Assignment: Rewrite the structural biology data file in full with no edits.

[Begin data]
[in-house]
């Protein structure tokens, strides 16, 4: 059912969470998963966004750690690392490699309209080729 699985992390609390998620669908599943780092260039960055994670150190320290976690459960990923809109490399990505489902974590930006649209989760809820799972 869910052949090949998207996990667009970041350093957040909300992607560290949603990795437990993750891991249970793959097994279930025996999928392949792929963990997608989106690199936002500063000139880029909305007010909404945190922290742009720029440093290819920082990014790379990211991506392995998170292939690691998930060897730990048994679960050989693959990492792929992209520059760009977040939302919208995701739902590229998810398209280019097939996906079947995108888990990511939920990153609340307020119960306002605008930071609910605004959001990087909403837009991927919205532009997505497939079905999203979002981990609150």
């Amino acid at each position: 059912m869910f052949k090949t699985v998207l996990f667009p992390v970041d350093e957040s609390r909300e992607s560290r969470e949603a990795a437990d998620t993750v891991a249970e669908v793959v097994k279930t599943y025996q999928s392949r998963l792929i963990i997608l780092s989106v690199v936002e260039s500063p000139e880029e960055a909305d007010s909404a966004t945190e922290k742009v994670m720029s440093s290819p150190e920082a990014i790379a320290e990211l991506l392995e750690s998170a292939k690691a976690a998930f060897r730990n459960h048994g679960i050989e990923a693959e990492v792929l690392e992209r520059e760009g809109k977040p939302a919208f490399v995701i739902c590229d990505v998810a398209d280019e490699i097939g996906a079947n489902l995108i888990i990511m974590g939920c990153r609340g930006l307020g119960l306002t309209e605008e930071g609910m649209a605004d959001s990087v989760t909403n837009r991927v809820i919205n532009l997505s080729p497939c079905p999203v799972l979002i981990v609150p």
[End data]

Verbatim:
[in-house]
């Protein structure tokens, strides 16, 4: 059912969470998963966004750690690392490699309209080729 699985992390609390998620669908599943780092260039960055994670150190320290976690459960990923809109490399990505489902974590930006649209989760809820799972 869910052949090949998207996990667009970041350093957040909300992607560290949603990795437990993750891991249970793959097994279930025996999928392949792929963990997608989106690199936002500063000139880029909305007010909404945190922290742009720029440093290819920082990014790379990211991506392995998170292939690691998930060897730990048994679960050989693959990492792929992209520059760009977040939302919208995701739902590229998810398209280019097939996906079947995108888990990511939920990153609340307020119960306002605008930071609910605004959001990087909403837009991927919205532009997505497939079905999203979002981990609150």
């Amino acid at each position: 059912m869910f052949k090949t699985v998207l996990f667009p992390v970041d350093e957040s609390r909300e992607s560290r969470e949603a990795a437990d998620t993750v891991a249970e669908v793959v097994k279930t599943y025996q999928s392949r998963l792929i963990i997608l780092s989106v690199v936002e260039s500063p000139e880029e960055a909305d007010s909404a966004t945190e922290k742009v994670m720029s440093s290819p150190e920082a990014i790379a320290e990211l991506l392995e750690s998170a292939k690691a976690a998930f060897r730990n459960h048994g679960i050989e990923a693959e990492v792929l690392e992209r520059e760009g809109k977040p939302a919208f490399v995701i739902c590229d990505v998810a398209d280019e490699i097939g996906a079947n489902l995108i888990i990511m974590g939920c990153r609340g930006l307020g119960l306002t309209e605008e930071g609910m649209a605004d959001s990087v989760t909403n837009r991927v809820i919205n532009l997505s080729p497939c079905p999203v799972l979002i981990v609150p």